Spray Painting both the Walls and Ceiling
Spray the walls before the ceiling. Allow the wall paint to fully dry, cover the walls with tape and plastic, and spray the ceiling. Masking walls is a lot easier than masking a ceiling upside down if you were to spray the ceiling before the walls.
What's the Best Tape for Interior Spray Painting?
The painter's tape you choose is very important. The best painter's tape to use for covering windows with plastic is blue tape. If you're covering floors beneath the baseboard you're spraying, green FrogTape is great. Yellow FrogTape is excellent when taping over a delicate surface (expensive wallpaper), or a recently painted surface that might not be fully cured yet.
Using An Airless Sprayer Indoors
After the masking is done, you're ready to start spraying, but first, make sure you're using the right tip size to get the job done faster. I recommend using a Graco sprayer, whether you rent or buy one. I've used them throughout my painting career and they're excellent. With Graco spray tips and tip guards, the RAC 5 (black) and RAC X (blue) are the two options available.
The RAC X (blue) tips and guards cost more money, but they last longer in my experience. Another reason I like using the blue RAC X guards is having the ability to use the green FFLP (fine finish, low pressure) spray tips with them. You cannot use them with the RAC 5 tip guard. These tips produce less overspray.
Airless Spray Tip Sizing for Walls and Ceilings
Most spray tips for airless sprayers, regardless of the brand, include a three-digit number. To determine the spray fan width of a tip, simply multiply the first digit by two. As an example, a 517 spray tip produces a 10-inch spray fan. The second and third digit refers to the orifice size of the tip. The larger the orifice, the greater the amount of atomized paint will come out.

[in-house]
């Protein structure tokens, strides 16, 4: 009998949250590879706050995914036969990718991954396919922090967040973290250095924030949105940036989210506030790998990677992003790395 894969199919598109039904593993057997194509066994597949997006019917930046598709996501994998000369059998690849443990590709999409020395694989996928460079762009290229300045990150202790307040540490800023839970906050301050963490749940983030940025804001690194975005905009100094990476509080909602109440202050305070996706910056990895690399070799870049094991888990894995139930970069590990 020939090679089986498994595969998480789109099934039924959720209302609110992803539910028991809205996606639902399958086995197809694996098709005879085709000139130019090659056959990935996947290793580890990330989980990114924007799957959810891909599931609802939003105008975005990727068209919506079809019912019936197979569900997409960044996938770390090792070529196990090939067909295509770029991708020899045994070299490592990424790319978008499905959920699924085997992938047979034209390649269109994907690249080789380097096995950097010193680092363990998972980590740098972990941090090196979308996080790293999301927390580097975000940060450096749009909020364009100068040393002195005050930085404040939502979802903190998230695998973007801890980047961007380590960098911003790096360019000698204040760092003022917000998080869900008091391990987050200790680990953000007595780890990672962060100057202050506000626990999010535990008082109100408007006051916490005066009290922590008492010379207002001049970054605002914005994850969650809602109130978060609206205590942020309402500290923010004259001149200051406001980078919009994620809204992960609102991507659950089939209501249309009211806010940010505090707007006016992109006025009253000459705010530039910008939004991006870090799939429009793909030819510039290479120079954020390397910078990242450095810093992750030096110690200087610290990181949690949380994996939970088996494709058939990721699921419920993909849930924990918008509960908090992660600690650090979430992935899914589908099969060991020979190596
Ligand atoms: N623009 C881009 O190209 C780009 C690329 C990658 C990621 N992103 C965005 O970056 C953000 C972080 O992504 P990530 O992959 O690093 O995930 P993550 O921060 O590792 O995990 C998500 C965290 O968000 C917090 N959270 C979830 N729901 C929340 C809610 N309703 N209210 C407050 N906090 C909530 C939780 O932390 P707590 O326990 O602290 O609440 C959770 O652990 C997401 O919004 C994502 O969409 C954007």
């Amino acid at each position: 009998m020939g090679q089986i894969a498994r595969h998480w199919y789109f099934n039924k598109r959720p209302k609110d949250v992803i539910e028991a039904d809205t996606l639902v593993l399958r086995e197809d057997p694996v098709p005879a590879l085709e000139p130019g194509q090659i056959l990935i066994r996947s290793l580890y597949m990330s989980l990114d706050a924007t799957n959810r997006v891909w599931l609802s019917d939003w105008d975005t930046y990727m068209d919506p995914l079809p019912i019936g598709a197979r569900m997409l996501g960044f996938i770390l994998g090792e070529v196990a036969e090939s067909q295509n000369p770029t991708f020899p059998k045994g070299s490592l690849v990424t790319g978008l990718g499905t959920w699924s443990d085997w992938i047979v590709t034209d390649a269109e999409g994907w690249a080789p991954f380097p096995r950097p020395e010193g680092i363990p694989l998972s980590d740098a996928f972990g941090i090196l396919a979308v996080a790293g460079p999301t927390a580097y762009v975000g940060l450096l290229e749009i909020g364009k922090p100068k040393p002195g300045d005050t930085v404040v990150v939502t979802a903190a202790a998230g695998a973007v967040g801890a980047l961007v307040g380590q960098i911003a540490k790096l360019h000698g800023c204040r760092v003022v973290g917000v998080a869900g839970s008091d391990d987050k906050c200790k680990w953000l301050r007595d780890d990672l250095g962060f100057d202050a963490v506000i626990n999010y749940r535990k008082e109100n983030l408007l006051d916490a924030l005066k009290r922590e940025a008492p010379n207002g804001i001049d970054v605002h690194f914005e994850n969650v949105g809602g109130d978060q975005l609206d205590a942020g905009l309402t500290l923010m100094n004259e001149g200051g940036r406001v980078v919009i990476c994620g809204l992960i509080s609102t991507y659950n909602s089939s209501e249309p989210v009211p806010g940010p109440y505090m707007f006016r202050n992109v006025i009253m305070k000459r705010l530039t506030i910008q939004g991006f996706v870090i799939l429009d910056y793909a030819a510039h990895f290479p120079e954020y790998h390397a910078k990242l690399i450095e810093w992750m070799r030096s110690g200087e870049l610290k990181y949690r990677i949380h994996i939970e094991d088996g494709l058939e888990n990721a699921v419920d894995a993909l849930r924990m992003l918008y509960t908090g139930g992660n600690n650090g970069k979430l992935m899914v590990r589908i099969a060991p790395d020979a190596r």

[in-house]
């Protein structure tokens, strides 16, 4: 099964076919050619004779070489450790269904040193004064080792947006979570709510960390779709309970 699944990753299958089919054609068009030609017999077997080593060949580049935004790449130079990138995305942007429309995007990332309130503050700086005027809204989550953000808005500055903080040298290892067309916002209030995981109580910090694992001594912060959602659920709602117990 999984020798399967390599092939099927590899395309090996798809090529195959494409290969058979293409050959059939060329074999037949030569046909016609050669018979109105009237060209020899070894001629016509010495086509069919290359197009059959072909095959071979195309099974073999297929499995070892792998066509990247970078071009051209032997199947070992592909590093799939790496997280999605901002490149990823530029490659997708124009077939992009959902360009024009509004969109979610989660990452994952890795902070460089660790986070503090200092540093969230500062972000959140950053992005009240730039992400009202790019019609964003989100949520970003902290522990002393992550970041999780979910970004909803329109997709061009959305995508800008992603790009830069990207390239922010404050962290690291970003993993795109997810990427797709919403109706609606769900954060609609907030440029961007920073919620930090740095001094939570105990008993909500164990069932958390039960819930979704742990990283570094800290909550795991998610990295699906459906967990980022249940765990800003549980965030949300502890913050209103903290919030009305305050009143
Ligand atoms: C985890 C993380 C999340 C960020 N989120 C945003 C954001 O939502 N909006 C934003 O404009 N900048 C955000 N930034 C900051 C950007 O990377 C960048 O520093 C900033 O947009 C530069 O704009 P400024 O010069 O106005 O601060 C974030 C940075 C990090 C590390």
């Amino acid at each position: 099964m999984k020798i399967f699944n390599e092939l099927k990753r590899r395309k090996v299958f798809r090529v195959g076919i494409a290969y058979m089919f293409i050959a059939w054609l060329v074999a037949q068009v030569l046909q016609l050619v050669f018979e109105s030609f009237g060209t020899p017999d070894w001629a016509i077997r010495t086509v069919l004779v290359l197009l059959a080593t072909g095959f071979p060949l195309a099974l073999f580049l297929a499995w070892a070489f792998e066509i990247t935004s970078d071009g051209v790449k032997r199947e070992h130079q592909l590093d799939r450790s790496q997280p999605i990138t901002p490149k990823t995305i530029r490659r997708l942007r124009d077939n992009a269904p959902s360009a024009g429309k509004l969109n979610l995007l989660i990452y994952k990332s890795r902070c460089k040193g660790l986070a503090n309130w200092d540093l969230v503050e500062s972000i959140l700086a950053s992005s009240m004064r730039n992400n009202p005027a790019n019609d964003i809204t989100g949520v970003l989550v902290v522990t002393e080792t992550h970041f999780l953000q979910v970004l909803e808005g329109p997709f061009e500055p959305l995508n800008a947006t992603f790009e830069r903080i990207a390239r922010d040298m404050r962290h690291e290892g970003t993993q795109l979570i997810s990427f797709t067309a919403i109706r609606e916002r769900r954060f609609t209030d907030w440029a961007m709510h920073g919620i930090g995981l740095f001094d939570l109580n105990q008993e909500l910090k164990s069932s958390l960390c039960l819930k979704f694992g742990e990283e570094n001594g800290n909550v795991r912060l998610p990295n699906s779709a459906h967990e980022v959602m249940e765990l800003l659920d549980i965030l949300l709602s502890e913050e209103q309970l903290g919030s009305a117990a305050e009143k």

A good tip size to use for spraying walls and ceilings with latex paint is 517. The 10-inch fan this tip produces covers large surfaces fast without throwing too much paint onto the drywall.
Use a Spray Gun Extension Wand
Using a spray gun extension, especially for ceilings, really comes in handy. These screw onto your spray gun to make it easier to reach the ceiling. Extensions also reduce a lot of over-spray because, at a closer range, more paint is being sprayed onto the ceiling than into the air. These also reduce fatigue when spraying walls because you won't have to bend down as much to reach the lower portion.
Back-rolling Walls While Spraying
Drywall that is rough and non-glossy should be rolled as you're spraying the surface, at least for the first coat of paint. Rolling as you spray is important because it pushes paint into the surface of porous drywall for a better finish.
The second coat usually doesn't have to be rolled if the first coat was sprayed thick enough and rolled on evenly. However, rolling both coats is best because sometimes overspray and dust can settle on the surface and create a rough texture. If the drywall feels rough to the touch between coats, you can lightly scuff sand them and spray and roll a final coat.
This article is accurate and true to the best of the author’s knowledge. Content is for informational or entertainment purposes only and does not substitute for personal counsel or professional advice in business, financial, legal, or technical matters.
© 2019 Matt G.